SCF Recognizes National Student Employment Week April 7-13

(Bradenton, Fla., April 4, 2013) — In recognition of National Student Employment Week April 7-13, State College of Florida, Manatee-Sarasota (SCF) celebrates the success of Saida Jennell, SCF’s first student in the new A.S. in Biotechnology Program to land a job at a local biotechnology company.

Jennell, a Sarasota resident, works at Cambryn Biologics as a development technologist to make fibrin sealants from naturally purified blood plasma proteins. Fibrin glue, which has been used since World War II for anchoring human skin grafts, is used in modern day surgeries to stop bleeding and promote faster healing without causing adverse reactions or inflammation. 

A native of Russia, Jennell came to the United States in 2006 with a degree in physics. Since her desire was to work in a lab setting, she was pleased to discover that SCF’s new Associate in Science in Biotechnology Degree Program gave her the perfect opportunity to combine her interest in health care with her passion for medical technological innovation.

She attributes her success to qualified and caring professors who mentored her and helped her develop the right skills for her job at Cambryn Biologics. Jennell has continued completing her coursework and plans to graduate in Fall 2013.

“SCF professors are brilliant. They have great experience, they are very approachable and they always find time to give you extra help if you need it. You just have to be willing to give the time,” she said.

Dr. Matt Thomas, SCF assistant professor, natural sciences, was instrumental in connecting Jennell with Cambryn Biologics for a summer internship that led to her full-time job.

“A couple of years ago, it was unimaginable for students at this level to experience and work with materials that traditionally have been used by advanced bachelor-level or graduate students,” Thomas said. “Here at SCF, we help students develop advanced skills and confidence that make them marketable and employable in the biotechnology field,” he said.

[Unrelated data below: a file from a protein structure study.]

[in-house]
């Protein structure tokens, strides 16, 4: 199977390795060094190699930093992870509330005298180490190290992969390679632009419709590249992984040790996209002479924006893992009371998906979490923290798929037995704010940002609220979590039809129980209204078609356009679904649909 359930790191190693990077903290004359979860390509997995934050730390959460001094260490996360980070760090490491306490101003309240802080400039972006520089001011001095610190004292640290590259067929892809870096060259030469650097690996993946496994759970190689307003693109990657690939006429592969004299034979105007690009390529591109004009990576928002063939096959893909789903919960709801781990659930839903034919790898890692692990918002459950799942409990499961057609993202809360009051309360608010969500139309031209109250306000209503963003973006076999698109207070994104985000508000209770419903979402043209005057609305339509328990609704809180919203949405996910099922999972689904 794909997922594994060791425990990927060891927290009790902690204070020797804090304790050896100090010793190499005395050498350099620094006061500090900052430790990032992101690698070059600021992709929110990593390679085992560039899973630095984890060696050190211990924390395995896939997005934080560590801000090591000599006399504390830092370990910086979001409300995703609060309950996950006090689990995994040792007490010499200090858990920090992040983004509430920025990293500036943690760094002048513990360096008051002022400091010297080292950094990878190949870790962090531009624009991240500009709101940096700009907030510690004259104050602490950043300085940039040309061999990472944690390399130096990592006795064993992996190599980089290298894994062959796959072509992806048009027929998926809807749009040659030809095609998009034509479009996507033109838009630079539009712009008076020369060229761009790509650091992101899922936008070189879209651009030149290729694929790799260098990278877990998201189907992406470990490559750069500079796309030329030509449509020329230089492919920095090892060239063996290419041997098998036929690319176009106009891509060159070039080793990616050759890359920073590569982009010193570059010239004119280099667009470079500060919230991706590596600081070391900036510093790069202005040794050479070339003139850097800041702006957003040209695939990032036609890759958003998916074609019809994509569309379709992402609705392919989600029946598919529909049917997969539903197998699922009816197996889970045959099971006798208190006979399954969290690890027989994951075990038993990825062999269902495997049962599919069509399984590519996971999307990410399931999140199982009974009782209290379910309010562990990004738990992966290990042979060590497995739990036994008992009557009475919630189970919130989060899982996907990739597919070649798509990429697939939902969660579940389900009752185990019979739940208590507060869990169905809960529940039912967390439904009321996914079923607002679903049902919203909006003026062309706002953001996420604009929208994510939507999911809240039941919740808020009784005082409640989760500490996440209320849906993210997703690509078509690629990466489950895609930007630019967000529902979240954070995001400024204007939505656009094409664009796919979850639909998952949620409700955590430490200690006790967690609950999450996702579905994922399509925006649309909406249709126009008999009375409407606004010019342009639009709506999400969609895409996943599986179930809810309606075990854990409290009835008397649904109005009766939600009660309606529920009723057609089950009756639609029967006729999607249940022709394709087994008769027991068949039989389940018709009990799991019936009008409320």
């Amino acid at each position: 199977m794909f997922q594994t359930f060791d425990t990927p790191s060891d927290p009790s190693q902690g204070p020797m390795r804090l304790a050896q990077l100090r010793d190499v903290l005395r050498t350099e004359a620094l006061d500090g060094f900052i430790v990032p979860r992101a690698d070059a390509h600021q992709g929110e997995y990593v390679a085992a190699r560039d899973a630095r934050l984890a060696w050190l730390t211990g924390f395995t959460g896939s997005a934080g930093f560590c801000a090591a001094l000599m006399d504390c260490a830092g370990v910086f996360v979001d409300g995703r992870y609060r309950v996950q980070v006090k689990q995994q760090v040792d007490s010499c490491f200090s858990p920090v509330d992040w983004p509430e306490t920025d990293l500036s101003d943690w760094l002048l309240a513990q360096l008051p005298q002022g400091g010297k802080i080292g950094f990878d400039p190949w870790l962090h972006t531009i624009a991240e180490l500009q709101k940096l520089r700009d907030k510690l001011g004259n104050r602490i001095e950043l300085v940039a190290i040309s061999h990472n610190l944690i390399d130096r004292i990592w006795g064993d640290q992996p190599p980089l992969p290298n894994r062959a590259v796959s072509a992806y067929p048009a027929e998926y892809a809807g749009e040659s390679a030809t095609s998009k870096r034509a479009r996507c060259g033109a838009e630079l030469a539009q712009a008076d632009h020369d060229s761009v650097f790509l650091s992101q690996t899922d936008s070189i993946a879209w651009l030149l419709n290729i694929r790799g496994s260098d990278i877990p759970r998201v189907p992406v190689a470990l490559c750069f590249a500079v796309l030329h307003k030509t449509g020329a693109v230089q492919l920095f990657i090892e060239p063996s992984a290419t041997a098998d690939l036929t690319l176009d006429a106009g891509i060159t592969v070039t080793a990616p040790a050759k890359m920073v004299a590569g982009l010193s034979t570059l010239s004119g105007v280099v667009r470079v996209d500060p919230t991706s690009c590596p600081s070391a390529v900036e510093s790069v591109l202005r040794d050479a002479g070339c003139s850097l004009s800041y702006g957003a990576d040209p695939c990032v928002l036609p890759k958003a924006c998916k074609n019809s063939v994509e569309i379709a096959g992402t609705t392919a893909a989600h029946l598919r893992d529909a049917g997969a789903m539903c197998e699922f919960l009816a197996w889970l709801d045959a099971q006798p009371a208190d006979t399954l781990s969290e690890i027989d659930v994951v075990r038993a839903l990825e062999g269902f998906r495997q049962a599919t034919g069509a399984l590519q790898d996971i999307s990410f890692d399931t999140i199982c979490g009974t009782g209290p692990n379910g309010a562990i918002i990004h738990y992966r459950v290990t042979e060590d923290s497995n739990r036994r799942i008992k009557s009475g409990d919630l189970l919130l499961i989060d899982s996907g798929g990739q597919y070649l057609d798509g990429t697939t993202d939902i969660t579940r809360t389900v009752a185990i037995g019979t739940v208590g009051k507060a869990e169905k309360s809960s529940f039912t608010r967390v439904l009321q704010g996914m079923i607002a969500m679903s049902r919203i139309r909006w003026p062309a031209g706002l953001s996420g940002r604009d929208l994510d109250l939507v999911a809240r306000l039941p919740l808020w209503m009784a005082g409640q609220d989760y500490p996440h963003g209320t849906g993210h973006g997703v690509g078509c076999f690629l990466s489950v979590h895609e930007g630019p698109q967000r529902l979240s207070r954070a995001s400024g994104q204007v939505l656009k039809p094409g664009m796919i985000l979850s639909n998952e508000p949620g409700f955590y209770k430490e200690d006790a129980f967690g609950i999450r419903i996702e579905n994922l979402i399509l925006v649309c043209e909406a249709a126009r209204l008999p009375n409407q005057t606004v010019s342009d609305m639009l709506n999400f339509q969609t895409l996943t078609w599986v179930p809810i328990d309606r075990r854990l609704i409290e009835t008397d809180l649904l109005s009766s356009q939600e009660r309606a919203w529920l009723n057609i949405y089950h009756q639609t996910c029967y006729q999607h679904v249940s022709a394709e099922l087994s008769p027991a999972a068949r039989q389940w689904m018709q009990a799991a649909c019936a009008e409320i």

SCF’s biotechnology students learn laboratory skills and are trained in advanced molecular biology techniques used in both research and industrial environments.

Designed to prepare students for employment as technicians in laboratories and industrial settings, SCF’s program meets local, statewide and national workforce needs by partnering with area biotechnology companies and providing highly qualified employees. The program provides another career choice for students interested in science, nursing or other health care fields.

Marc Paquin, chief operating officer for Cambryn Biologics, is equally pleased with the quality of training that Jennell received from Thomas and other SCF professors.

“I'm a firm believer in specific academic training provided by SCF’s biotechnology program, and I look forward to the future graduates that SCF will continue to produce,” Paquin said.

Since the program began in Fall 2011, several other students have been placed in internships at local biotechnology companies. There are 83 students enrolled in the program, and the first class will graduate in May 2013.

Biotechnology is used to detect and cure diseases, analyze DNA, generate fuel sources for efficient energy production, improve productivity and disease resistance in food crops, analyze environmental contaminants and conduct pharmaceutical and clinical testing.

Potential workplace environments for graduates include laboratories specializing in food safety; environmental quality control; the production of new medicines; forensics; alternative fuels; bio-manufacturing; biomedical device and manufacturing development; and industry, academic and government research.

Visit for more information about the program.

Saida Jennell
Saida Jennell, SCF Biotechnology Student

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